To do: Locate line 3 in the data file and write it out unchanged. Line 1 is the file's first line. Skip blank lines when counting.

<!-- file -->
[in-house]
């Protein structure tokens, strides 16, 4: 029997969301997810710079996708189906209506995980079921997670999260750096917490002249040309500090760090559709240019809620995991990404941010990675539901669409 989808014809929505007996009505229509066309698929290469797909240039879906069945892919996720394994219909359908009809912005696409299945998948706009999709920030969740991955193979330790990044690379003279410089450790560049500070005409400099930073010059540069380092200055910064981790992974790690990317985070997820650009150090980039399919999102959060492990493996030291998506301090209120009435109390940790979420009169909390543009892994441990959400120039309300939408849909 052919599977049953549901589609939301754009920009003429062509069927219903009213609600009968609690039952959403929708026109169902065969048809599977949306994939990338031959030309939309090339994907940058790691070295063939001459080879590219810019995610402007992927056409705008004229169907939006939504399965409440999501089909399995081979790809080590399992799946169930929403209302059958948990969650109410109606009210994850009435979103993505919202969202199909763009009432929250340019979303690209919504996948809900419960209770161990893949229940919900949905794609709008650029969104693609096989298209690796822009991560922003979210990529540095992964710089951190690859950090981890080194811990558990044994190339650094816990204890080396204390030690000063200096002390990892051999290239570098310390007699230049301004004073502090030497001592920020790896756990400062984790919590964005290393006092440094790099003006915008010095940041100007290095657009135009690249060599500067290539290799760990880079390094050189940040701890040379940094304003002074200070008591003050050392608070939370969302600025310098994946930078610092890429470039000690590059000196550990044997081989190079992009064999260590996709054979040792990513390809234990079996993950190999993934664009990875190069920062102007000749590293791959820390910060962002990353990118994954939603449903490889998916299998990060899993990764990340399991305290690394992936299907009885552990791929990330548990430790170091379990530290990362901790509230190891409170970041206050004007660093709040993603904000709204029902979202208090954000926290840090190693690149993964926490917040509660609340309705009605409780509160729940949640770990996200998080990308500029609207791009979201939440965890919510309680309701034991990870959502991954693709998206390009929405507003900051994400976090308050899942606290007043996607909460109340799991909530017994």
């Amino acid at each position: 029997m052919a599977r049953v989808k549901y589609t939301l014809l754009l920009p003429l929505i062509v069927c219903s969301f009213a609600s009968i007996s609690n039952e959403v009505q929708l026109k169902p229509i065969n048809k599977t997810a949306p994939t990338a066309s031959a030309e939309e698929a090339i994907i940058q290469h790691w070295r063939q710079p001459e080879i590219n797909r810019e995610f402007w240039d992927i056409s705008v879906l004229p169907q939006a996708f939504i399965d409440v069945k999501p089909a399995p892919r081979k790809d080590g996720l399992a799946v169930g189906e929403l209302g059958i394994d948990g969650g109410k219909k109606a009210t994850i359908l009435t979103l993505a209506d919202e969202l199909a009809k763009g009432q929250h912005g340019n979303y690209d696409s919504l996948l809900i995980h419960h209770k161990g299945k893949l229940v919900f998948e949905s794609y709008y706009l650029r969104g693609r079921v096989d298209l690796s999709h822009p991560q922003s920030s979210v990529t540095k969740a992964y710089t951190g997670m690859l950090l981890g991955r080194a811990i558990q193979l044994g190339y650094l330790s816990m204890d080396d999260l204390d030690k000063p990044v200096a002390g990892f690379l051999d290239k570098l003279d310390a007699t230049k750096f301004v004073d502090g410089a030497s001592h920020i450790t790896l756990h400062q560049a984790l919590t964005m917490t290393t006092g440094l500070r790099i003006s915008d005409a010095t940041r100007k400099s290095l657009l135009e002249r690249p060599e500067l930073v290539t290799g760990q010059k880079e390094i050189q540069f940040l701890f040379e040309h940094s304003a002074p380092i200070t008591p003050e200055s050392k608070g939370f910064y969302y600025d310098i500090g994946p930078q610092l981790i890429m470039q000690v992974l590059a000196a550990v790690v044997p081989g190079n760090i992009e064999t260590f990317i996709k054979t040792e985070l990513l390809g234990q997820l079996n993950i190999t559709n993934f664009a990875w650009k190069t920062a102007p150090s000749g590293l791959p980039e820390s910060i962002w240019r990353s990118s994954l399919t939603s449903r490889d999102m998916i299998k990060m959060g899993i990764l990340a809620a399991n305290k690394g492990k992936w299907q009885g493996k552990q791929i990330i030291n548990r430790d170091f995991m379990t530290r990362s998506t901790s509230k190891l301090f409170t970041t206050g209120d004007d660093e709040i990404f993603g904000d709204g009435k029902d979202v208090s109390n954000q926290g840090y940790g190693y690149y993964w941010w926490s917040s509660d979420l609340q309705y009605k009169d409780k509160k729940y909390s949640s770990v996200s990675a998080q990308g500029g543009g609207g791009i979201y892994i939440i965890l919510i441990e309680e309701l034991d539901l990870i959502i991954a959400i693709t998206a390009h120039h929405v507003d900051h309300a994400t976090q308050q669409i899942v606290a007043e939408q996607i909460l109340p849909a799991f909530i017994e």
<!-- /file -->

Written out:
């Amino acid at each position: 029997m052919a599977r049953v989808k549901y589609t939301l014809l754009l920009p003429l929505i062509v069927c219903s969301f009213a609600s009968i007996s609690n039952e959403v009505q929708l026109k169902p229509i065969n048809k599977t997810a949306p994939t990338a066309s031959a030309e939309e698929a090339i994907i940058q290469h790691w070295r063939q710079p001459e080879i590219n797909r810019e995610f402007w240039d992927i056409s705008v879906l004229p169907q939006a996708f939504i399965d409440v069945k999501p089909a399995p892919r081979k790809d080590g996720l399992a799946v169930g189906e929403l209302g059958i394994d948990g969650g109410k219909k109606a009210t994850i359908l009435t979103l993505a209506d919202e969202l199909a009809k763009g009432q929250h912005g340019n979303y690209d696409s919504l996948l809900i995980h419960h209770k161990g299945k893949l229940v919900f998948e949905s794609y709008y706009l650029r969104g693609r079921v096989d298209l690796s999709h822009p991560q922003s920030s979210v990529t540095k969740a992964y710089t951190g997670m690859l950090l981890g991955r080194a811990i558990q193979l044994g190339y650094l330790s816990m204890d080396d999260l204390d030690k000063p990044v200096a002390g990892f690379l051999d290239k570098l003279d310390a007699t230049k750096f301004v004073d502090g410089a030497s001592h920020i450790t790896l756990h400062q560049a984790l919590t964005m917490t290393t006092g440094l500070r790099i003006s915008d005409a010095t940041r100007k400099s290095l657009l135009e002249r690249p060599e500067l930073v290539t290799g760990q010059k880079e390094i050189q540069f940040l701890f040379e040309h940094s304003a002074p380092i200070t008591p003050e200055s050392k608070g939370f910064y969302y600025d310098i500090g994946p930078q610092l981790i890429m470039q000690v992974l590059a000196a550990v790690v044997p081989g190079n760090i992009e064999t260590f990317i996709k054979t040792e985070l990513l390809g234990q997820l079996n993950i190999t559709n993934f664009a990875w650009k190069t920062a102007p150090s000749g590293l791959p980039e820390s910060i962002w240019r990353s990118s994954l399919t939603s449903r490889d999102m998916i299998k990060m959060g899993i990764l990340a809620a399991n305290k690394g492990k992936w299907q009885g493996k552990q791929i990330i030291n548990r430790d170091f995991m379990t530290r990362s998506t901790s509230k190891l301090f409170t970041t206050g209120d004007d660093e709040i990404f993603g904000d709204g009435k029902d979202v208090s109390n954000q926290g840090y940790g190693y690149y993964w941010w926490s917040s509660d979420l609340q309705y009605k009169d409780k509160k729940y909390s949640s770990v996200s990675a998080q990308g500029g543009g609207g791009i979201y892994i939440i965890l919510i441990e309680e309701l034991d539901l990870i959502i991954a959400i693709t998206a390009h120039h929405v507003d900051h309300a994400t976090q308050q669409i899942v606290a007043e939408q996607i909460l109340p849909a799991f909530i017994e």